When Friends first premiered in 1994 with a cast of six unknown actors, they were each netting around $20,000 per episode. By the final season, all six of the superstars were making $1 million per episode—each. It was unprecedented, especially because the cast banded together each time to renegotiate, a practice sitcom casts like Modern Family and The Big Bang Theory have adopted since.
“We wanted to be paid the same because we thought that was fair,” Aniston said in an ET interview at the time, but it also spoke to the close tight-knit bond of the cast, which never really really experienced rumors of rifts or tension during their 10-year run together, a rarity in Hollywood.
For all 236 episodes, the cast members huddled together backstage just before taping kicked off, with Bright saying, “That’s one thing that has stayed consistent for 10 years, is that nobody knows what goes on in that huddle. Nobody gets near it—I don’t think you’re allowed to be within eyesight.”
Since the renegotiation talks were being reported on in great detail in the press, the Friends cast received some backlash for demanding such large paychecks, with Aniston once saying in an ET interview, “They gave us all a hard time and aren’t we bratty little spoiled actors to go in and do whatever it is we did.”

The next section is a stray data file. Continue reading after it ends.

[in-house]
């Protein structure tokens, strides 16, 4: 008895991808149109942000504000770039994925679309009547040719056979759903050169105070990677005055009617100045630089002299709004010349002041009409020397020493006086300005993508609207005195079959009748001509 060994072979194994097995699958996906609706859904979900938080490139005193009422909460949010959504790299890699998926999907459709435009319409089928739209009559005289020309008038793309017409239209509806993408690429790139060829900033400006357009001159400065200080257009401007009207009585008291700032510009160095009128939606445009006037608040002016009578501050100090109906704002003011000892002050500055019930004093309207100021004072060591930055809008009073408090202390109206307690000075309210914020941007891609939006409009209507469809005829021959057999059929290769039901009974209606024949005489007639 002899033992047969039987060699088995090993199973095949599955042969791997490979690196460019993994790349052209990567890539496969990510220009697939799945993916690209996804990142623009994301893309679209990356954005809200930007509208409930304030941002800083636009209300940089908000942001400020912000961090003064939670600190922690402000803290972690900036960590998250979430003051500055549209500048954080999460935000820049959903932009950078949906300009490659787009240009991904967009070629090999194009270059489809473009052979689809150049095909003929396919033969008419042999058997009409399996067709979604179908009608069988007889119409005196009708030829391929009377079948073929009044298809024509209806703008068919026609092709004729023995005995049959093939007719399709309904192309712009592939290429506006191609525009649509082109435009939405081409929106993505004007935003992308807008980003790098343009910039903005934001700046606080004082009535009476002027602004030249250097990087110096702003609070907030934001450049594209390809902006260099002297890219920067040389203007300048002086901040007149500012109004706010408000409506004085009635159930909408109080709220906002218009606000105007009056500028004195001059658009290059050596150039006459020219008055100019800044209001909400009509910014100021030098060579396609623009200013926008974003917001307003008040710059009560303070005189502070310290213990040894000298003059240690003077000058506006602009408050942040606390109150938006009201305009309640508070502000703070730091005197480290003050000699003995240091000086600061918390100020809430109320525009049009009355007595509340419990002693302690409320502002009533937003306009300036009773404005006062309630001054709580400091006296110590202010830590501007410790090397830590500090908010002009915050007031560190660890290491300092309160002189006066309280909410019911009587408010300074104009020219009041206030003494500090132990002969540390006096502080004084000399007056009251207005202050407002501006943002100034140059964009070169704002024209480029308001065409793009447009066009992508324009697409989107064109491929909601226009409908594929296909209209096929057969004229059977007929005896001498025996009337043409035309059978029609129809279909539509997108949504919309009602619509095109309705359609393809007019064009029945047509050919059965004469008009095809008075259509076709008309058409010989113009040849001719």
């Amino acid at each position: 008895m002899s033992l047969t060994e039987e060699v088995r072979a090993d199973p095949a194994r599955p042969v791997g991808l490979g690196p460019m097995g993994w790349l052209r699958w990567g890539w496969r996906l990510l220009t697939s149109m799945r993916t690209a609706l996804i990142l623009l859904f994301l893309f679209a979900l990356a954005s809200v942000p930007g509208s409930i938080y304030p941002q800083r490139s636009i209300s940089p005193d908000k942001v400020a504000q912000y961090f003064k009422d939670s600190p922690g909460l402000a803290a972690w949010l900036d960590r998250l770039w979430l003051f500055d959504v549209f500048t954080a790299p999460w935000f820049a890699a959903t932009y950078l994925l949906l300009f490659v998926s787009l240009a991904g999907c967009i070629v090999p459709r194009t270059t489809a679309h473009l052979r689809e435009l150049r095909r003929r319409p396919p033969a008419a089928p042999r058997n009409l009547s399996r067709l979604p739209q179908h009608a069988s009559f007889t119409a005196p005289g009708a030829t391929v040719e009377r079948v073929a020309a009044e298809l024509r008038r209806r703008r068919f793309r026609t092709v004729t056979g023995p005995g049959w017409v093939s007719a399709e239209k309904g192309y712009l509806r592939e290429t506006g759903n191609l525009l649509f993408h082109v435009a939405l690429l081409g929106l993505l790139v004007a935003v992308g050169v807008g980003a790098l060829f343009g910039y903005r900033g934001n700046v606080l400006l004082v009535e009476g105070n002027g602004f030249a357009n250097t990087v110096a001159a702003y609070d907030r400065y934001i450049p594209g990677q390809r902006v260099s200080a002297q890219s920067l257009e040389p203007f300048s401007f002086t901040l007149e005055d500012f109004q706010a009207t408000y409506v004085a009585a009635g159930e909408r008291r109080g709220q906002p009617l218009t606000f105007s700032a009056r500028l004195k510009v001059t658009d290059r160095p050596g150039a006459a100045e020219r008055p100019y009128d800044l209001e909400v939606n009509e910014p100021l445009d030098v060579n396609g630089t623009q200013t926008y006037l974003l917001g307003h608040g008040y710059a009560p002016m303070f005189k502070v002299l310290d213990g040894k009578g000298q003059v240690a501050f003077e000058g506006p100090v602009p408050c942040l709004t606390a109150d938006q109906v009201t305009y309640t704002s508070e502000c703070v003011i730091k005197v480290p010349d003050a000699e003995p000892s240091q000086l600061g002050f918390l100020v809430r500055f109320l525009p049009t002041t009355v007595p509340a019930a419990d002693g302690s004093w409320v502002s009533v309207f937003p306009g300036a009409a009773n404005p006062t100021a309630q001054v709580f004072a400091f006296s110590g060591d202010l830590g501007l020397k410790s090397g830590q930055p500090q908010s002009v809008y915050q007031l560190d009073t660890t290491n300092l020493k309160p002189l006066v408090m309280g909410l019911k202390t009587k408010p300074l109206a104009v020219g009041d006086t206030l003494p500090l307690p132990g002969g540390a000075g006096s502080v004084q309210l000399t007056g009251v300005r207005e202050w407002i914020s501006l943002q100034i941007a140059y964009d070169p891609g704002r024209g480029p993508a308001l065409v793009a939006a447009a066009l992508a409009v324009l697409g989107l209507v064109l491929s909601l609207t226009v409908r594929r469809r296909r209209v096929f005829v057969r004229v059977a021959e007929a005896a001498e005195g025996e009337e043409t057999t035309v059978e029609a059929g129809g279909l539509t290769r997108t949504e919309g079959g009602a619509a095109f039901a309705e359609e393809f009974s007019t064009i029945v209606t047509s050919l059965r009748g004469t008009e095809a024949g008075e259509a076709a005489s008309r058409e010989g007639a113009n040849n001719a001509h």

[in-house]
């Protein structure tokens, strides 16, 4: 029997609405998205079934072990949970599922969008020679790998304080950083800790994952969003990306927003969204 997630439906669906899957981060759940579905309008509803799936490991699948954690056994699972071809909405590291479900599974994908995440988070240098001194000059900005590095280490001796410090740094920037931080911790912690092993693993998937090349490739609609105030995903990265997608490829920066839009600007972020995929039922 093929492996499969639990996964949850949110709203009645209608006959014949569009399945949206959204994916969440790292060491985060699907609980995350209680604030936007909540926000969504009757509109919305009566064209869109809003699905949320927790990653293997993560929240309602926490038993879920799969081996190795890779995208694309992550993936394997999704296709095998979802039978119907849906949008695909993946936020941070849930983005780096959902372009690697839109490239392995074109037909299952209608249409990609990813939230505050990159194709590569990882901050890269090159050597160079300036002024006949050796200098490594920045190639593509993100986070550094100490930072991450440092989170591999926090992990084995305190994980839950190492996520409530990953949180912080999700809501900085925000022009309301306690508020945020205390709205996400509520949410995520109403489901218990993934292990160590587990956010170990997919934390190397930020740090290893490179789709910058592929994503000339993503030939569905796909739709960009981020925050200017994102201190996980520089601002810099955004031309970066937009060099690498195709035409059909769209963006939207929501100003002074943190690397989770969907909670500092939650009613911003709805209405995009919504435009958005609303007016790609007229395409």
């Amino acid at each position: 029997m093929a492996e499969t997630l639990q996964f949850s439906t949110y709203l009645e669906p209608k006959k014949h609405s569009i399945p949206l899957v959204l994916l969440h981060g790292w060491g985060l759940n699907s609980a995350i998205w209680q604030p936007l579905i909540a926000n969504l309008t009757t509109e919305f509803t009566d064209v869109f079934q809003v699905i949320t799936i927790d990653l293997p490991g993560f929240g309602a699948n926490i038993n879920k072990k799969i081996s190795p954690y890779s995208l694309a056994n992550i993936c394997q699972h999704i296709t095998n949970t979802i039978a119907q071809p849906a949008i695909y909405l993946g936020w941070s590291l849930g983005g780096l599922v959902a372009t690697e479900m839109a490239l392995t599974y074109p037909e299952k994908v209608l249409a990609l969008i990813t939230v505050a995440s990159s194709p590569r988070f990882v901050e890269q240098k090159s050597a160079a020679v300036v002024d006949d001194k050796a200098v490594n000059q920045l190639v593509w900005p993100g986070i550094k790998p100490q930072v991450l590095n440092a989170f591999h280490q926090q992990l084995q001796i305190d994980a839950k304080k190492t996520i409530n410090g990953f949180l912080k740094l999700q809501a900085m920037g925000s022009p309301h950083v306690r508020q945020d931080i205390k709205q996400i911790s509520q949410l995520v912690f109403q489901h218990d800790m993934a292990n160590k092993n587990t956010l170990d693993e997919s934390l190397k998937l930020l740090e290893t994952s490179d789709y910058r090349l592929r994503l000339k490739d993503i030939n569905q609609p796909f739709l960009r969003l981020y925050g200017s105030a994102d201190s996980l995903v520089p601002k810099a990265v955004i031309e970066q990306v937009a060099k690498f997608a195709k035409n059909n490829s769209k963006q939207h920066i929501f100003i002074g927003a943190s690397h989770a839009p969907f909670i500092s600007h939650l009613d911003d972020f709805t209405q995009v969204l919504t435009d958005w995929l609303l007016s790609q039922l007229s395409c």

But just look at how much freakin’ money the show was pulling in: 30-second commercials during final season were going for $1 million, with the series finale’s coveted spots netting $2 million, the largest advertising rate for a sitcom ever.
And the series finale was watched by 52.5 million viewers, making it the fourth most-watched episode of television in history, with the retrospective special that aired before it even earning 35 million viewers.
Still, LeBlanc once again defended their big paydays in a 2015 interview.
Were we worth $1 million? To me, that’s such a strange question. It’s like, well, that’s irrelevant. Are you worth it? How do you put a price on how funny something is?” he told Huffington Post. “We were in a position to get it. If you’re in a position in any job, no matter what the job is—if you’re driving a milk truck or installing TVs or an upholsterer for a couch—if you’re in a position to get a raise and you don’t get it, you’re stupid. You know what I mean? We were in a position and we were able to pull it off. ‘Worth it’ has nothing to do with it.”